March 15, 2013

The perils of confirmation bias


In writing my new book The Annals of Unsolved Crime, I learned that even the most well-intentioned investigations are vulnerable to what social scientists call “confirmation bias.” This phenomenon helps explains why criminal investigators tend more readily to accept evidence that confirms their initial working hypothesis and hold in abeyance evidence that undermines it.  While nowadays neurosciences are actually able to observe such cognitive dissonance at work inside the brain with MRI scans, it has been long understood by philosophers.

Francis Bacon summed it up eloquently four centuries ago when he wrote in Novum Organum that “The human understanding when it has once adopted an opinion . . . draws all things else to support and agree with it. And though there be a greater number and weight of instances to be found on the other side, yet these it either neglects or despises, or else by some distinction sets aside or rejects.”  Such confirmation bias limits even the most exhaustive investigations backed by all the resources of a powerful government, as I found in my re-examinations of inquiries into the Anthrax attack on America, the Oklahoma City Bombing, and the JFK assassination.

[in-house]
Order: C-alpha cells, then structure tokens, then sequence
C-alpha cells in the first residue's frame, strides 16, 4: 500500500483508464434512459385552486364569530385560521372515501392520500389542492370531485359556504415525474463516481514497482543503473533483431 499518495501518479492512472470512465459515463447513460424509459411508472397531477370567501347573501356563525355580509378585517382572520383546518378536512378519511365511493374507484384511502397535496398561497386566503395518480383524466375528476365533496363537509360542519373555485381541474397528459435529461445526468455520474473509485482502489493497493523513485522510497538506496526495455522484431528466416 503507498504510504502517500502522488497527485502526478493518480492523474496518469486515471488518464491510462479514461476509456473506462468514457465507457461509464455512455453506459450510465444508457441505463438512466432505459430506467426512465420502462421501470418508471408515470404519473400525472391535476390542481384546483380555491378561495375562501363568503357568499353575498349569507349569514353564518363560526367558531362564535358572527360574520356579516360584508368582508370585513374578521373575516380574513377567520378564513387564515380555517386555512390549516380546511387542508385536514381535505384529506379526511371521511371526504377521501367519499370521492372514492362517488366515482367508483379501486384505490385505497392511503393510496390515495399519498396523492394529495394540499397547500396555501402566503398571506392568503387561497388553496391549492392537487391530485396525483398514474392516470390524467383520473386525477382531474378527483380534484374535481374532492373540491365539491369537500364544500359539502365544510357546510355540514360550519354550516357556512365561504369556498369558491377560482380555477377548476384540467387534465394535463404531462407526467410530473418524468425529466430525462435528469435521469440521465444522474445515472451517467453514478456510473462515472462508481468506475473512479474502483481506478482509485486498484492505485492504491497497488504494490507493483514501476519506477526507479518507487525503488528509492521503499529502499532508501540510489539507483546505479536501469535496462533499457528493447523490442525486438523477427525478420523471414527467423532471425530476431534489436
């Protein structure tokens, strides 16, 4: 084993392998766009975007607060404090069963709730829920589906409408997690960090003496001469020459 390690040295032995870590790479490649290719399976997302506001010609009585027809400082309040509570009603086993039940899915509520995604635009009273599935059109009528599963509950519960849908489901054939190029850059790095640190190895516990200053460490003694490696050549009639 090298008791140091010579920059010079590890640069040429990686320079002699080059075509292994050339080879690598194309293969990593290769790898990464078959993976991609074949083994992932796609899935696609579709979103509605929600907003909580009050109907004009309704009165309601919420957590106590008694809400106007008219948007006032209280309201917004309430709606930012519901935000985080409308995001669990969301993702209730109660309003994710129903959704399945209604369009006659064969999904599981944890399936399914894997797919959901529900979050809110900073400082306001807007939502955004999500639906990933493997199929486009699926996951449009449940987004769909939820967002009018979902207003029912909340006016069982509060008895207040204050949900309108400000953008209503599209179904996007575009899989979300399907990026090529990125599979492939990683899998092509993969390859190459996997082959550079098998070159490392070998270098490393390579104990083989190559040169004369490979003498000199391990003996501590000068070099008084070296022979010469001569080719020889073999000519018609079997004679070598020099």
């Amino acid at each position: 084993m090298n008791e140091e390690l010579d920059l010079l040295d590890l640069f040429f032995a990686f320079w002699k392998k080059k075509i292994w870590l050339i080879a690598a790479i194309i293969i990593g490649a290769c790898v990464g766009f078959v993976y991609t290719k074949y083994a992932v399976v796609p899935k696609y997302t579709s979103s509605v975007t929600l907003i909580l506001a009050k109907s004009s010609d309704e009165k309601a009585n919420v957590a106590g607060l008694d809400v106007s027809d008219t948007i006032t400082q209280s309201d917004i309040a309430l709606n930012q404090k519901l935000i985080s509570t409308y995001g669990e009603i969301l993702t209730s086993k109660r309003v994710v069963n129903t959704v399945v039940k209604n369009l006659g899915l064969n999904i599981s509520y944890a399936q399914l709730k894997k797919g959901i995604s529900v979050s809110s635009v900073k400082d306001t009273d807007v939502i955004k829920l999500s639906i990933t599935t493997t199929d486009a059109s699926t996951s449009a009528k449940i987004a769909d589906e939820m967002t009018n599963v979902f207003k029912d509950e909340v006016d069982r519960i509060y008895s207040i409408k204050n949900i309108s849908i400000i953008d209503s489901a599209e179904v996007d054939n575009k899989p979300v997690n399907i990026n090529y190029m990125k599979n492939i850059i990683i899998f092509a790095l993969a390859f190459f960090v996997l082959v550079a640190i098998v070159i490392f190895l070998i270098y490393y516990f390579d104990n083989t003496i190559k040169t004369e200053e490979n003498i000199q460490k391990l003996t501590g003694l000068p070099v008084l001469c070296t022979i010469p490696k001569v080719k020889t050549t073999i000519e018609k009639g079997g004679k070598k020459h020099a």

It also accounts for why in my view some of history’s most intriguing mysteries remain unsolved.



Edward Jay Epstein's book The Annals of Unsolved Crime is available now from Melville House.